The only way to prevent juice jacking is to use a USB condom, which is not as crazy as it might sound. Hackers are looking for new ways to compromise people’s computers, and one way is through public USB ports.
You’re in a hurry, you’re grabbing a quick meal, and you see a USB port near the table, so you decide to charge your phone while you’re eating. It could be safe, but it could have been compromised by hackers looking to steal data or install malware on devices of unsuspecting users. This process, called juice jacking, is more common than you think.
The Los Angeles District Attorney’s Office is advising people to stay away from public USB power charging stations in airports, hotels and other locations because they could contain malware. It’s the last thing users would think about, but it’s like connecting your phone or laptop to an unsecured Wi-Fi network.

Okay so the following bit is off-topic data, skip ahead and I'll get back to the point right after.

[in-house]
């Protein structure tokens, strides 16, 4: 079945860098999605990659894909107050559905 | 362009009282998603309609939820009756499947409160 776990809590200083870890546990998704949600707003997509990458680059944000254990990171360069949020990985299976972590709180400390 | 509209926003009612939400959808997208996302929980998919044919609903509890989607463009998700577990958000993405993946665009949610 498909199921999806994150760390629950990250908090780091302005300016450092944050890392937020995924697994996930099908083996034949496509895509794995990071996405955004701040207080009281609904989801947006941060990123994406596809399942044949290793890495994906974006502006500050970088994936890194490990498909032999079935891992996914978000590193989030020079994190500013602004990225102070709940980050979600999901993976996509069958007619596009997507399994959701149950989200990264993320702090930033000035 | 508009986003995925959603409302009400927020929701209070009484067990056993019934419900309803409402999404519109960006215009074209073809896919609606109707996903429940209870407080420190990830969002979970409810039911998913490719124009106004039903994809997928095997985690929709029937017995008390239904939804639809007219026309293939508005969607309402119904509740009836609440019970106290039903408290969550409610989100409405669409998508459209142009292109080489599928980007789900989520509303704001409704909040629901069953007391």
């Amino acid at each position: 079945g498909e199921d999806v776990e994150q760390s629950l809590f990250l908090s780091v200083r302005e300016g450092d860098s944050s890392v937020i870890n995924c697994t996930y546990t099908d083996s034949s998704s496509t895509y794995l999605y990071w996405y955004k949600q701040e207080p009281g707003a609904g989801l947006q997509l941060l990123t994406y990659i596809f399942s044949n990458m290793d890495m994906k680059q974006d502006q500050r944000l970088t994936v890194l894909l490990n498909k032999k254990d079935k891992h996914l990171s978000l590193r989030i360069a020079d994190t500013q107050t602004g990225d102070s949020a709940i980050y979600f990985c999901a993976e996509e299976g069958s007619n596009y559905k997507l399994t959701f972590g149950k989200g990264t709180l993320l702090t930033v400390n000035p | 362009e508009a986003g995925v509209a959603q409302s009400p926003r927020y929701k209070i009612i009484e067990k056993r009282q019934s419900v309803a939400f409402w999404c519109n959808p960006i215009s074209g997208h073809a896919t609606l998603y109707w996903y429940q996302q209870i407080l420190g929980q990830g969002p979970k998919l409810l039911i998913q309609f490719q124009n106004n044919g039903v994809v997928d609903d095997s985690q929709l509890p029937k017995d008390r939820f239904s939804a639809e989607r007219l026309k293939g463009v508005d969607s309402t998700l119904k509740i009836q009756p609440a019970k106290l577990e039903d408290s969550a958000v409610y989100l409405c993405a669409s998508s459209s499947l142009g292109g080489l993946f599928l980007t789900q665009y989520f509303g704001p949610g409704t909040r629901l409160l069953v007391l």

“In the USB Charger Scam, often called “juice jacking,” criminals load malware onto charging stations or cables they leave plugged in at the stations so they may infect the phones and other electronic devices of unsuspecting users. The malware may lock the device or export data and passwords directly to the scammer,” says the District Attorney office.
There are two ways to mitigate this problem. One would be to travel with a charger at all times, or at least use a second researchable battery. The second would be to a so-called USB condom, which is a rough but accurate description of the device.
A USB condom is a small interface that sits between your charging cable and the charging port itself. It blocks the data ports on the USB charging station, leaving only the current to pass through. It’s not overly complicated, but it works, and it’s a great way to stay safe while on the move.